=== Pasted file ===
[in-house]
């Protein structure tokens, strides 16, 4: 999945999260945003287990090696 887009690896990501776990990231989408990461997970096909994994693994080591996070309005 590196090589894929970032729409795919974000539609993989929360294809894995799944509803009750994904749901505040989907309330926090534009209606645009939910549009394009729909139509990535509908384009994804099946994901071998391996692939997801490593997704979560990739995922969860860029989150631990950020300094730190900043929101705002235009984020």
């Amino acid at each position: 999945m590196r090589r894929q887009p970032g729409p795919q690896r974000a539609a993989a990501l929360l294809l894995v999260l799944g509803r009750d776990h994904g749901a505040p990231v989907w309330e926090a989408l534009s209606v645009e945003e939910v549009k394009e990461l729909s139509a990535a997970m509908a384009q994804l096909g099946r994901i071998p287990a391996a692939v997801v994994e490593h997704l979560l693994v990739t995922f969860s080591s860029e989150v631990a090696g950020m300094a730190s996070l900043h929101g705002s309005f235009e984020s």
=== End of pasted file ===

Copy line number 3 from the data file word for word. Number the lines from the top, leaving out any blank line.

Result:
């Amino acid at each position: 999945m590196r090589r894929q887009p970032g729409p795919q690896r974000a539609a993989a990501l929360l294809l894995v999260l799944g509803r009750d776990h994904g749901a505040p990231v989907w309330e926090a989408l534009s209606v645009e945003e939910v549009k394009e990461l729909s139509a990535a997970m509908a384009q994804l096909g099946r994901i071998p287990a391996a692939v997801v994994e490593h997704l979560l693994v990739t995922f969860s080591s860029e989150v631990a090696g950020m300094a730190s996070l900043h929101g705002s309005f235009e984020s």